boot (noun, verb) /but/ LISTEN
You probably know that a boot is a strong, heavy shoe or a rubber shoe, mostly used when it rains, that also covers part of the leg. In US English, a boot is also a metal device attached to the wheel of car to keep it from moving (in UK English, this is called a wheel clamp). In UK English, the boot is the trunk of a car. Informally, a boot is a kick. As a slang term, the boot is a dismissal or discharge. As a verb, it means ‘to kick’ and ‘to put boots on’ or ‘equip with boots.’ Informally, usually used with out, it means ‘to eject, dismiss, or discharge someone.’
- The workers wore overalls and boots.
- A boot had been fitted to the illegally parked car.
- The family loaded their suitcases into the boot and set off for their holiday.
- The soccer player gave the ball a mighty boot.
- I heard Howard got the boot from his job.
- The police officer booted the door, but it stayed firmly closed.
- The riders have all been suitably hatted and booted.
- The barman booted the drunk out of the bar.
Words often used with boot
lick someone’s boots: to flatter someone too much, to be obsequious to someone. Example: “Kate only got that promotion because she’s always licking the boss’s boots.”
give someone the boot: fire someone. Example: “That new employee is hopeless; we’re going to have to give him the boot!”
die with your boots on: to die while working. Example: “Patsy fell to her death while trying to get a good photo for her magazine; still, she loved her job and would have wanted to die with her boots on.”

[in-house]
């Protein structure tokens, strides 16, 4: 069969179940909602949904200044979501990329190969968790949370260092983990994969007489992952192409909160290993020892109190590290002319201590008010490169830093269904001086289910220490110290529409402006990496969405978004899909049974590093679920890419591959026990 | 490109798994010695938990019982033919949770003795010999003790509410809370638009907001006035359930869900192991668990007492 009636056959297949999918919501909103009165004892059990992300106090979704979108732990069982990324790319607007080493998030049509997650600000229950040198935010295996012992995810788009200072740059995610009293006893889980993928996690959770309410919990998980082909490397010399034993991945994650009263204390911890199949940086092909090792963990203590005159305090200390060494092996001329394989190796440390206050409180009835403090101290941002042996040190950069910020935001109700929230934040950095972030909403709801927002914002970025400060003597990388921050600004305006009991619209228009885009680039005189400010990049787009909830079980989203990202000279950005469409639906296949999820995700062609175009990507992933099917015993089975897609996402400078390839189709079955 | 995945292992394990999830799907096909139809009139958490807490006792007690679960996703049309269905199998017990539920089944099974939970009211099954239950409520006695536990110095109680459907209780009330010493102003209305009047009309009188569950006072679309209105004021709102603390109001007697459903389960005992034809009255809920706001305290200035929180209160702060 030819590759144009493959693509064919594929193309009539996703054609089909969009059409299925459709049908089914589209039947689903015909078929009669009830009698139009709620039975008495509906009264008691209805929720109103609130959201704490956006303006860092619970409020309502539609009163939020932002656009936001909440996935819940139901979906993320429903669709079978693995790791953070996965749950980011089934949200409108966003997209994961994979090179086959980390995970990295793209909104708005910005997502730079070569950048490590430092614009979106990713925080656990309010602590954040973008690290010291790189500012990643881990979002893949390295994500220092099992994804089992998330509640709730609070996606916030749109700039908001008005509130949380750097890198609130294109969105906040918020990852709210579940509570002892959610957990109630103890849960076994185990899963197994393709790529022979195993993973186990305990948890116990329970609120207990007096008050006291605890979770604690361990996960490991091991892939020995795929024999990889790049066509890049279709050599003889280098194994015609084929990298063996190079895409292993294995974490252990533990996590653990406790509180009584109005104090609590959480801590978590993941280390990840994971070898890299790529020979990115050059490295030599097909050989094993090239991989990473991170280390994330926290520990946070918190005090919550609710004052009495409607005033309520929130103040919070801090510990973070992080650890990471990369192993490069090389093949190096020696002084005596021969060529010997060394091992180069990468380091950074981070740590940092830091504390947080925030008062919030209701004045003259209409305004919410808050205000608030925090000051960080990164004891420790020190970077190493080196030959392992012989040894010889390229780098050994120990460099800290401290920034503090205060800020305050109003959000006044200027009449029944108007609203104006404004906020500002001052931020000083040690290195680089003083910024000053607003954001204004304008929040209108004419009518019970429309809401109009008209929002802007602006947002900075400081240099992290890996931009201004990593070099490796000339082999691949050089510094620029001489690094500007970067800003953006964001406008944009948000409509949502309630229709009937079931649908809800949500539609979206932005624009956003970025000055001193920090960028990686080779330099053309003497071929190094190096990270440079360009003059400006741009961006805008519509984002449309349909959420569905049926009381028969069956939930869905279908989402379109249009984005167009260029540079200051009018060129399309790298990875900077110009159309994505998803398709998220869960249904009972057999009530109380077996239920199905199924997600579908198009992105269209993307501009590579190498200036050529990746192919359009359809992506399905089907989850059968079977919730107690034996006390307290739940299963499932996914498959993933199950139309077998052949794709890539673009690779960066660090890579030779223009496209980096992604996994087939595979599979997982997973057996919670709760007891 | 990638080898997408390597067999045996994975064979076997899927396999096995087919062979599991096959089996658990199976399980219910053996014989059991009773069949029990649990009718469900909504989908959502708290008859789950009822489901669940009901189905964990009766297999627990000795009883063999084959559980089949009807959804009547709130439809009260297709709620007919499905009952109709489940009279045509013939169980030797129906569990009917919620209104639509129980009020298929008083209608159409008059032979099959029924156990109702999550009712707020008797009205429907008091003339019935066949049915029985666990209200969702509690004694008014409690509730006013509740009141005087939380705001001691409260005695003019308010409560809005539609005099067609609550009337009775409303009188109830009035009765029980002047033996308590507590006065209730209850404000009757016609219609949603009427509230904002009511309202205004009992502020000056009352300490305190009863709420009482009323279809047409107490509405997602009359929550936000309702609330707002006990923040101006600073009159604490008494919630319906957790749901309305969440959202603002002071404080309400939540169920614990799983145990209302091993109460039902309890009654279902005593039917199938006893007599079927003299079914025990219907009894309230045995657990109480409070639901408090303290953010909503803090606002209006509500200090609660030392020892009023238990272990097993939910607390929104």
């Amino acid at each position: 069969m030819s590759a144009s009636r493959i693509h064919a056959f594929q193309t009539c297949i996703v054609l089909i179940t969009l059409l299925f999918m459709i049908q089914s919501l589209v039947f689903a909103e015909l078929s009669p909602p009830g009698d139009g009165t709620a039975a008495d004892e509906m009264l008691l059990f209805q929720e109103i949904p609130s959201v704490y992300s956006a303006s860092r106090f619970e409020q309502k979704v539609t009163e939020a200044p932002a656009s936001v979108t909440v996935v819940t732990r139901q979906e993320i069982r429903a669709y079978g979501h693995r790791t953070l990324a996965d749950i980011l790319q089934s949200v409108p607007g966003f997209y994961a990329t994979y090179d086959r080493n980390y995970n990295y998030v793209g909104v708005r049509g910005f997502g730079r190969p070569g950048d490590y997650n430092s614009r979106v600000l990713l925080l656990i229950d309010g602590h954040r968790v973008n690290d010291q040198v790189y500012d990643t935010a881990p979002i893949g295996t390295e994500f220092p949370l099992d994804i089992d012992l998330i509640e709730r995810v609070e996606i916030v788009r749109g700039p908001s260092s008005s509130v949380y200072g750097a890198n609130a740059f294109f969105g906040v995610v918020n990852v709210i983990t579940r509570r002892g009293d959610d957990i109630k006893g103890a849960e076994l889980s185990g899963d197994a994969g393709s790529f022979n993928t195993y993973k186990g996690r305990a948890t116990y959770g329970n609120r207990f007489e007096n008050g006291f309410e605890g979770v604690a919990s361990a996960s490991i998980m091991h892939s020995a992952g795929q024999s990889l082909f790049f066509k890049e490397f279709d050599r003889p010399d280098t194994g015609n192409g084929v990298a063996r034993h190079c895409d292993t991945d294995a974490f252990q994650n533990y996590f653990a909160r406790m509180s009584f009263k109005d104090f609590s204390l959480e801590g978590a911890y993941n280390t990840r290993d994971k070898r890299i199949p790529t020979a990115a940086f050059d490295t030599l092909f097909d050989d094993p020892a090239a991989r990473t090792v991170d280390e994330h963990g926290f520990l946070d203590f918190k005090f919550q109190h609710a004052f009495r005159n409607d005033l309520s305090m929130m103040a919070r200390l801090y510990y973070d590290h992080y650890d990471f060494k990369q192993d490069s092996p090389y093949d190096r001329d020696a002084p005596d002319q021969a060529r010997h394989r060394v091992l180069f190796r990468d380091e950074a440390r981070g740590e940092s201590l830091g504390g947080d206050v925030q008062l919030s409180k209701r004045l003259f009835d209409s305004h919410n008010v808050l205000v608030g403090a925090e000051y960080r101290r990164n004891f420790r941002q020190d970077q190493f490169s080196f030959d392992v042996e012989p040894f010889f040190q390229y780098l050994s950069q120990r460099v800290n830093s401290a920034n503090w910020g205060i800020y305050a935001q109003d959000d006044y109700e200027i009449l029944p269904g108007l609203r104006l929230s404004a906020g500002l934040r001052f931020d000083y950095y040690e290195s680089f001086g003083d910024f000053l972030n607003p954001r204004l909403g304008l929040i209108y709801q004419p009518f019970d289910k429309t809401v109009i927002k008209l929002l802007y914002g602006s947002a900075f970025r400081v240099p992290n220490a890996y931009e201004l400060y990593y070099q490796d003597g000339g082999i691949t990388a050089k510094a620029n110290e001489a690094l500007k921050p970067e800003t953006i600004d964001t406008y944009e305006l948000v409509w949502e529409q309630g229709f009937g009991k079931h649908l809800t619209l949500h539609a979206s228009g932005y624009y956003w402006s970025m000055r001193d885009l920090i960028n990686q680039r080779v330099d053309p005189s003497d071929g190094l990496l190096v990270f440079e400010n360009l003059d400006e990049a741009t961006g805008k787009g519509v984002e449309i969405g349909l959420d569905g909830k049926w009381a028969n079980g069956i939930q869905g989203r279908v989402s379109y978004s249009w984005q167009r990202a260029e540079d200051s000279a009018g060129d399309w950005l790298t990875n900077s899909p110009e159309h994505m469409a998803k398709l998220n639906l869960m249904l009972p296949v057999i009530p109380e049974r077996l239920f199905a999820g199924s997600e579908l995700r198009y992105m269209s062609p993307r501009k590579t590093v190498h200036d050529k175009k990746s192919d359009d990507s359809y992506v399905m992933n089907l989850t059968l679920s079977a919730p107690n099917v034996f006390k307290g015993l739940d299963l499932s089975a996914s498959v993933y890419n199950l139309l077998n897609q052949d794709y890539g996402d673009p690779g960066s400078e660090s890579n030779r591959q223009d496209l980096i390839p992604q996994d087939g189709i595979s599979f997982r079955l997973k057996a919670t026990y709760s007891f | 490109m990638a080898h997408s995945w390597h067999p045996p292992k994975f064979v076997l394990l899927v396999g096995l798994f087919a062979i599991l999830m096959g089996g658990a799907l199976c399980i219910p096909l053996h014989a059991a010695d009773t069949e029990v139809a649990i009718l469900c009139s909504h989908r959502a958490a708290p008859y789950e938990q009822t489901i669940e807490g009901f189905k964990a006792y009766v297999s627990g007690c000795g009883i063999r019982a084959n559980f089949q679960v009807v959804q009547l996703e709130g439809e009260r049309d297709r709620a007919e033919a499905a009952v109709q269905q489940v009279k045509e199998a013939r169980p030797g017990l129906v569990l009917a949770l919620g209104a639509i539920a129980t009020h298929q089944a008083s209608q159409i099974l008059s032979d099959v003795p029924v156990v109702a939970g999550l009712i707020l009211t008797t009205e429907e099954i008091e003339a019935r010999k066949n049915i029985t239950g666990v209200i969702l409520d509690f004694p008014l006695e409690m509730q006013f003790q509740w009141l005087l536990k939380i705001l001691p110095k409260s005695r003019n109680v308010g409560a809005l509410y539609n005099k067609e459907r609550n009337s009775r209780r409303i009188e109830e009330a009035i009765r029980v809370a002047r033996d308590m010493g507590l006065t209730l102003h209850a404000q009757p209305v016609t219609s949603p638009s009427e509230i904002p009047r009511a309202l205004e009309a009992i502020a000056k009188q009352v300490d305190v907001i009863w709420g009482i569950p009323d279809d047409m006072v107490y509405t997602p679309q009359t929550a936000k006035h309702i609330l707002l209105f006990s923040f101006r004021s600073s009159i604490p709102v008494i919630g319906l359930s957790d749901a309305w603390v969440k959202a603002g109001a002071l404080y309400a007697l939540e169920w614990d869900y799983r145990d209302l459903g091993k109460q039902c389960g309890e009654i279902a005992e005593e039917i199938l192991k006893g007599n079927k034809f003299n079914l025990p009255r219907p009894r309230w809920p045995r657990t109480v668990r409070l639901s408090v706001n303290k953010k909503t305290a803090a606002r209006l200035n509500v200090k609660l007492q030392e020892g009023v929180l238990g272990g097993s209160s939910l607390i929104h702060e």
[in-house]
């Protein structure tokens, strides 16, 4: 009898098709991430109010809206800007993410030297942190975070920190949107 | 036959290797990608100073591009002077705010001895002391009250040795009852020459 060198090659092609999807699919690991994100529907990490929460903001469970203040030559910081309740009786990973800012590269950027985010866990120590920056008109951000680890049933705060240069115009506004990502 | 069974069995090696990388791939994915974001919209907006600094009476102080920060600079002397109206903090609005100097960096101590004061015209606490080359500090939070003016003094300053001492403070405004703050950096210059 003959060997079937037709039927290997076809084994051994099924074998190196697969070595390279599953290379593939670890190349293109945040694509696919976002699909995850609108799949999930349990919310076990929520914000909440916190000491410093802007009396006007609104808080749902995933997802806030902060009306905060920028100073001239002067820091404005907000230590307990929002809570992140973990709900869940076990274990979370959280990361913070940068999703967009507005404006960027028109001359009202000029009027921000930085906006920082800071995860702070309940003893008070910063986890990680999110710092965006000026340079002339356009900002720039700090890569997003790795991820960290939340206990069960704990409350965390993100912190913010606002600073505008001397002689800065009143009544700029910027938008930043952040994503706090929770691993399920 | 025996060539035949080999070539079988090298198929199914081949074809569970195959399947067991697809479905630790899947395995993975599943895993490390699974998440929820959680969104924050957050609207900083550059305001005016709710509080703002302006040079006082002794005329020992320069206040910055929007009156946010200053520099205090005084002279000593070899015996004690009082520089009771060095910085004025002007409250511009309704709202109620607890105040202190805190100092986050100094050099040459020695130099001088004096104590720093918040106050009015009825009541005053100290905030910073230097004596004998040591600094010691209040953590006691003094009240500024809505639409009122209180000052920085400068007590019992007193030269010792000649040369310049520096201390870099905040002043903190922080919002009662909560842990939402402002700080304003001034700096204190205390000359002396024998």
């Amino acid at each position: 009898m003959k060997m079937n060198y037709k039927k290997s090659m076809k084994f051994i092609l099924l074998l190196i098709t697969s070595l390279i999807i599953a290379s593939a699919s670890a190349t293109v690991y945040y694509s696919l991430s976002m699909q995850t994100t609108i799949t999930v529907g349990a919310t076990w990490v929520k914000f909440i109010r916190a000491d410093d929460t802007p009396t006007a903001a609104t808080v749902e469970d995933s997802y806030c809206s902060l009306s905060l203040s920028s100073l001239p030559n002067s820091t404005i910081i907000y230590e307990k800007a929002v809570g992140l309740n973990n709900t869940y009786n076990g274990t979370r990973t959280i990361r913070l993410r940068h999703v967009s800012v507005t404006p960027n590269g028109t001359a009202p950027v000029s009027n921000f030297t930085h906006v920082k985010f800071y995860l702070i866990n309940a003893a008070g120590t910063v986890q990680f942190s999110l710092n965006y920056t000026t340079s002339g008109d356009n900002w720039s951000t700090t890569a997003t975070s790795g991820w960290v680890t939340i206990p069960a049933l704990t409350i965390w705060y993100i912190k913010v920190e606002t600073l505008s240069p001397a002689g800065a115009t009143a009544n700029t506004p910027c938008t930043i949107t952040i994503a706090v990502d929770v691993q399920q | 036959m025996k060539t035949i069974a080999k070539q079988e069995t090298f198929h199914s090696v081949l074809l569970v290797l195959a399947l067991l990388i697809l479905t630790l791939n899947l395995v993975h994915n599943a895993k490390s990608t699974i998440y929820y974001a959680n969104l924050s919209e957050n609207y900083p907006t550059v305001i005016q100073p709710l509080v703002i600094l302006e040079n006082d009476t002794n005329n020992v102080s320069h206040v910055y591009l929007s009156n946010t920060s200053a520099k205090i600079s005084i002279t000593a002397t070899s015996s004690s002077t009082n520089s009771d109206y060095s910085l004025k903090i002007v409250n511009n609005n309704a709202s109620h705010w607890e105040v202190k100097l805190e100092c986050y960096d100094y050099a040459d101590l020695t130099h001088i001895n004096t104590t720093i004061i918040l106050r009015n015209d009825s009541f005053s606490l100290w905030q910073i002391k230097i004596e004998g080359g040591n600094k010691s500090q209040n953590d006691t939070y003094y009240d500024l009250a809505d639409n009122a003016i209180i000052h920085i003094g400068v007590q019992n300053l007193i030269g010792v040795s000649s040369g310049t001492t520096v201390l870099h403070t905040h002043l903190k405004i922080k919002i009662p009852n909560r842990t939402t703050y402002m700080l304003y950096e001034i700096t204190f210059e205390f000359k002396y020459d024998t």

to boot: as well. Example: “That guy is arrogant and rude to boot.”
In pop culture
You can listen to Nancy Sinatra singing “These Boots Are Made for Walking” here:
To boot or to boot up also means to start a computer. Example: “When I get to work in the morning, I boot up, and then check my email.”
Did you know?
The related adjective bootleg is used to refer to anything that is made or sold secretly and illegally. The term comes from the practice of soldiers sneaking bottles of alcohol into army camps in the legs of their boots during the American Civil War, which became known as bootlegging. Later, during prohibition in the US, people used to sell alcoholic drinks from bottles they kept hidden in their bootlegs. Over the course of the twentieth century, the term bootleg came to be used for almost anything illegally produced or counterfeited, so you can talk about a bootleg recording of a song or a bootleg copy of a movie, or bootleg designer handbags, for example.
Boot, meaning ‘a covering for the foot,’ dates back to the late 13th century. It came into Middle English as bote, from the Old French bote (boot). It originally referred only to riding boots. The origin is unknown, though it is related to the Spanish and Portuguese bota (boot). Linguists believe that it spread to many Romance languages through Medieval Latin (bota, botus, found in texts from the late 10th century and throughout the 11th century), but may have originally been borrowed from a Germanic language. Around the year 1600, the meaning ‘the fixed, external step of a coach’ appeared, and it later extended to ‘the low outside compartment (on a coach) for storing luggage.’ In the UK, this sense was later kept for cars, though in the US this part has always been known as the trunk. The verb comes from the noun, and (meaning ‘to beat with a boot’), dates back to the early 19th century. It came to mean ‘to kick or to kick in’ in the late 19th century, and ‘to outfit with boots’ a few years later. A second, unrelated noun, boot, has been around in English since before the year 900. The Old English noun bot (meaning ‘help, relief or advantage,’ as well as ‘atonement’ and ‘an improvement’) came from the Proto-Germanic boto. It is related to the German Buße (pennance, atonement) and the Gothic botha (advantage), as well as the English adjective better. While in this sense, boot still means ‘profit or use,’ it’s mostly used in the expression ‘to boot.’